Since 2008, we have been told that it will be possible to “grow out of debt” with a strong economy, which assumes GDP growth rising to 3.5% per year. However, the Congressional Budget Office recently downgraded US GDP growth for 2014 (five years after the “Great Recession” officially ended) to a paltry 1.5% or $252B (billion). The current deficit is some $550B, including annual interest on the debt of $235B.
Clearly, this is not working and we are going broke. The gross debt-to-GDP ratio is now over 105%. Greece went down at 140%, as did Ireland and Cyprus, and soon we may see Italy going down too. We are creeping up to debt ratios that will debase US currency or undermine the federal government’s credit or both. The result could be catastrophic inflation and/or defaults on government obligations.
Why isn’t the government addressing this problem? Part of the answer is the liberal political notion that it is imperative to “redistribute wealth,” which means taxing or confiscating the wealth of those with money and giving it to the poor. For example, the president advocates increasing the minimum wage to $10.10 per hour, and some would go further and double it. How is that going to work without higher unemployment and/or a corresponding increase in prices, which would leave most people worse off than they currently are?
In theory, there is plenty of money to take from corporations and wealthy individuals if things get bad enough, e.g., corporations own some $20T in assets. But let’s not forget that private debt is over $16T, and that the federal government has unfunded future liabilities for Social Security, Medicare, and other entitlement programs that have been estimated to exceed $100T on a present value basis. If anyone attempted to fund the resulting debt total, our economy would collapse.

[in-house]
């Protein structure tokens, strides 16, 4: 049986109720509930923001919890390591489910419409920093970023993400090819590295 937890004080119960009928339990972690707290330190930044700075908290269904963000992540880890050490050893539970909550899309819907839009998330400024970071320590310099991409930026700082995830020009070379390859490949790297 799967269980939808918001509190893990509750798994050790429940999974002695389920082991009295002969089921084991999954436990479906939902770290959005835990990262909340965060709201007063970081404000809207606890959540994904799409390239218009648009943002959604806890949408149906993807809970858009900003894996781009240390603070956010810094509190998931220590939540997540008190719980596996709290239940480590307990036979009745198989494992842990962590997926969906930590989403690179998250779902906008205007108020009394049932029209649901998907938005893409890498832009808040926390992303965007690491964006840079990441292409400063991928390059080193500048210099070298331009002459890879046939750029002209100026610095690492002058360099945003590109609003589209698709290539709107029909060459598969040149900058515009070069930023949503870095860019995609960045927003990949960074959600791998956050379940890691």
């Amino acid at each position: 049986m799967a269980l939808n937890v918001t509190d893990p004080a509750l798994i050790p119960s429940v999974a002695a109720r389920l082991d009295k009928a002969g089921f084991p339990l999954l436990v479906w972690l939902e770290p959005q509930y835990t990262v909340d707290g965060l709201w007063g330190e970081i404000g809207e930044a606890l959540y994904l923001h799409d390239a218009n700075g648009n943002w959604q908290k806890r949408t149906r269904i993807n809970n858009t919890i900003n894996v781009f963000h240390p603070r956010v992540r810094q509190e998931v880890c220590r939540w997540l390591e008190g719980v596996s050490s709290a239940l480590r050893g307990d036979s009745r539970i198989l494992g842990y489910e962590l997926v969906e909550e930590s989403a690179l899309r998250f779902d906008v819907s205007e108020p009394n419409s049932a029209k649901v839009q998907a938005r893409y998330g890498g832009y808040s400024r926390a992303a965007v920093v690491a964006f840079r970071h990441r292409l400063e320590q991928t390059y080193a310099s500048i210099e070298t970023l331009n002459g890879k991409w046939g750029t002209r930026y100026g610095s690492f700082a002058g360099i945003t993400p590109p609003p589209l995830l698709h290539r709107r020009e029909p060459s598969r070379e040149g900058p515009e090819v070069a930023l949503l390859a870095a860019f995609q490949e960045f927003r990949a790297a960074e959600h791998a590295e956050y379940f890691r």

Much confusion has been created by defining GDP [gross domestic product] as C [consumption] + I [investment] +G [government spending]. This categorizes government spending as a contribution to output, when it might more properly be considered a deduction from the amount of money available for productive investment and the satisfaction of consumer needs and wants. To the extent that government spending is financed by borrowing, moreover, its classification as an economic contributor borders on the absurd.
Sustainable government spending is dependent on taxes and fees on the economy, and as already mentioned the current rate of growth in GDP is swamped by the government’s continuing deficits. The civilian labor force participation rate has fallen from 66% in 2004 to below 63% now. We are employing a lower fraction of our population than was done a decade ago.
Do leftist thinkers really believe there is some way to grow out of this mess even though the most optimistic mathematical calculations indicate otherwise? It seems to me they must be thinking that if the system crashed like what happened in 2008, or even worse, they could shout “Capitalism has Failed” and turn the situation to their political advantage.